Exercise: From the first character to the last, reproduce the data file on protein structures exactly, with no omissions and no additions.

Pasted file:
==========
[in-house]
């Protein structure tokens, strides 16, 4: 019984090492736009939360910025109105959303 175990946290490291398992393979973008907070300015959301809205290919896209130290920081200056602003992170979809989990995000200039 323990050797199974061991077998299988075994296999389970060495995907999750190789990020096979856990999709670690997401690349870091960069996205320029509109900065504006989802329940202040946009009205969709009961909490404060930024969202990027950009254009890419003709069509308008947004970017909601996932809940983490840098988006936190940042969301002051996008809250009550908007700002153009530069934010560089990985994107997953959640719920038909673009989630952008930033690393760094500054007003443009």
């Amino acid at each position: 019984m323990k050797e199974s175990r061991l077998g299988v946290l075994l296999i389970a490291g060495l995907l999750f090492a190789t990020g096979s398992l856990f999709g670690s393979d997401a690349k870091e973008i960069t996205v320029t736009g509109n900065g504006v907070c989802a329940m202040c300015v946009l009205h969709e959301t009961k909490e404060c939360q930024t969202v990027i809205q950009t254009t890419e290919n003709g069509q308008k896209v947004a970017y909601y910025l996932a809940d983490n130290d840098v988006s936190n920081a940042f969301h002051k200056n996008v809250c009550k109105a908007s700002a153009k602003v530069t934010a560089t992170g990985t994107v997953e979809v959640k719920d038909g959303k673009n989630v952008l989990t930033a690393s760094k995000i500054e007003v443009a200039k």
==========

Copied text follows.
[in-house]
């Protein structure tokens, strides 16, 4: 019984090492736009939360910025109105959303 175990946290490291398992393979973008907070300015959301809205290919896209130290920081200056602003992170979809989990995000200039 323990050797199974061991077998299988075994296999389970060495995907999750190789990020096979856990999709670690997401690349870091960069996205320029509109900065504006989802329940202040946009009205969709009961909490404060930024969202990027950009254009890419003709069509308008947004970017909601996932809940983490840098988006936190940042969301002051996008809250009550908007700002153009530069934010560089990985994107997953959640719920038909673009989630952008930033690393760094500054007003443009």
């Amino acid at each position: 019984m323990k050797e199974s175990r061991l077998g299988v946290l075994l296999i389970a490291g060495l995907l999750f090492a190789t990020g096979s398992l856990f999709g670690s393979d997401a690349k870091e973008i960069t996205v320029t736009g509109n900065g504006v907070c989802a329940m202040c300015v946009l009205h969709e959301t009961k909490e404060c939360q930024t969202v990027i809205q950009t254009t890419e290919n003709g069509q308008k896209v947004a970017y909601y910025l996932a809940d983490n130290d840098v988006s936190n920081a940042f969301h002051k200056n996008v809250c009550k109105a908007s700002a153009k602003v530069t934010a560089t992170g990985t994107v997953e979809v959640k719920d038909g959303k673009n989630v952008l989990t930033a690393s760094k995000i500054e007003v443009a200039k």